Friday, January 25, 2008

Statement by the Task Force Food Sovereignty

The Task Force Food Sovereignty (TFFS)* strongly condemns the recommendation of Senators Mar Roxas and Miriam Defensor-Santiago to ratify the highly flawed and unequal Japan-Philippines Economic Partnership Agreement (JPEPA). Inspite of the strong Constitutional and legal arguments against JPEPA and the studies of various groups that will be affected negatively by the agreement, the two Senators chose to hear out and favor the position of Japanese monopoly capital, the Philippine big business and the Arroyo administration.

JPEPA is a blatant surrender of the country's sovereignty. It wrests away from the Philippine govern­ment the sovereign right to decide on national and local policies and legislation. JPEPA also violates the Constitutional restrictions on foreign ownership and activities in key areas of our economy including our national patrimony. It allows the full entry of Japanese multinational companies in crop plantations, fishery, mining, power, etc, depriving the Filipinos the prior right and access to their land and other productive resources.

The losses depicted by Senator Roxas, if the Senate rejects JPEPA, are purely speculative. Japa­nese foreign direct investments have poured into the country even without JPEPA. However, much of these investments only went to import-dependent assembly factories like those in the electronics and automobile parts industries and increased the profits of Japanese firms, but have very limited contribution to strength­ening the country's manufacturing base.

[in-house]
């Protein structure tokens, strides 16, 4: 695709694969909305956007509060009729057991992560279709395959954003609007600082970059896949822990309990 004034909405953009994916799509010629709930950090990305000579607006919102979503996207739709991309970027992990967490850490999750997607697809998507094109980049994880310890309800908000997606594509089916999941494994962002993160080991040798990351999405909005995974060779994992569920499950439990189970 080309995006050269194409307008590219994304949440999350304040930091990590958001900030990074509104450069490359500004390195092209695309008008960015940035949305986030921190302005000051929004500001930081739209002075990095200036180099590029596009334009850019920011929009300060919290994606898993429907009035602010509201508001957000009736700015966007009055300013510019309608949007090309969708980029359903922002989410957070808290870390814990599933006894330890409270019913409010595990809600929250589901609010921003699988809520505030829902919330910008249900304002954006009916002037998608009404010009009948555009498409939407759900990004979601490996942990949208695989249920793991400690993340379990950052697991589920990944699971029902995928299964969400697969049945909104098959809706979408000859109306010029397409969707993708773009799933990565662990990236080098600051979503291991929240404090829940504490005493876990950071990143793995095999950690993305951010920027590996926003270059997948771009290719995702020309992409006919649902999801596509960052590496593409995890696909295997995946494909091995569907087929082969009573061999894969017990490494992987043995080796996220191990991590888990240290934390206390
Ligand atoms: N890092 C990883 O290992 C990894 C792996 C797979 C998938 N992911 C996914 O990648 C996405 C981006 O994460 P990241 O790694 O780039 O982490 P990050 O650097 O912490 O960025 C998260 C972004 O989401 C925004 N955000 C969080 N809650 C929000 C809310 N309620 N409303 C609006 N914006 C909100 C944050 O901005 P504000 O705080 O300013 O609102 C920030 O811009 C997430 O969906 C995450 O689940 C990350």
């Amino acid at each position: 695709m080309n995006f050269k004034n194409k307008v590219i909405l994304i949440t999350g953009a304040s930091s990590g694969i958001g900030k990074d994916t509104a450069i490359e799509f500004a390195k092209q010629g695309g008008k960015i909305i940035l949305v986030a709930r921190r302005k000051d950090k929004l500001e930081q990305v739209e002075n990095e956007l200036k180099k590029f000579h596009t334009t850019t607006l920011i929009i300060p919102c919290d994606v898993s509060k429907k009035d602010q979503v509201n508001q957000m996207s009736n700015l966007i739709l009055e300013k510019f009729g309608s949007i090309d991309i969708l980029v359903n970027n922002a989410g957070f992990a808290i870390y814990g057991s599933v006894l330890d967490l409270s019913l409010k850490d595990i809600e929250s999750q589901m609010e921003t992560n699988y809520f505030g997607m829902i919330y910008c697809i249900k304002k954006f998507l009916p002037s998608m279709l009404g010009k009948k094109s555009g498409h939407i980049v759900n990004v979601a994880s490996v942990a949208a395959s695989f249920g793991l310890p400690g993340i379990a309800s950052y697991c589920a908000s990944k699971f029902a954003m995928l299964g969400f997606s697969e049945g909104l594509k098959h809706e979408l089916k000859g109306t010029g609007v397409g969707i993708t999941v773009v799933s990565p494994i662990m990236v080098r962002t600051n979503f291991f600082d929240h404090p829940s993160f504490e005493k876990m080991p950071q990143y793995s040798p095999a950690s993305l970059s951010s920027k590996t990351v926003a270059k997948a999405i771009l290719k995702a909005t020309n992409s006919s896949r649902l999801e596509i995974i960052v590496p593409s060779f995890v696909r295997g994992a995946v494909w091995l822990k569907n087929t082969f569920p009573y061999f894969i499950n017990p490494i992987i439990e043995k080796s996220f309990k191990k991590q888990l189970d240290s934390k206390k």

Further, Senator Roxas' fears that the Philippines will be left out from the bandwagon of free trade again are the same arguments put forward by then Senators Angara and Gloria Macapagal Arroyo when they ratified the country's membership to the World Trade Organization. But after more than a decade, the WTO has not created the huge markets and the employment increases it promised. Even the trumpeted gains of the ASEAN Free Trade Agreement (FTA) are nowhere to be seen, as intra-regional trade expanded very little in the last three decades.

Even Senator Roxas conceded that the trade benefits from JPEPA are minimal. At present, about 83% of the value of total Philippine exports to Japan already enjoys zero duty, of which 82.13% are industrial products and only 0.84% agricultural. Upon JPEPA's enforcement, only an added 6% of the current total value of Philippine exports to Japan (that are not zero duty) will be opened up, bringing to 89% the share in total exports under duty free status. Only 1% of the 6% miniscule gain comes from agriculture. Almost all of the 11% of the value of exports that were not granted duty free but merely given some token reduction of tariffs are in agriculture!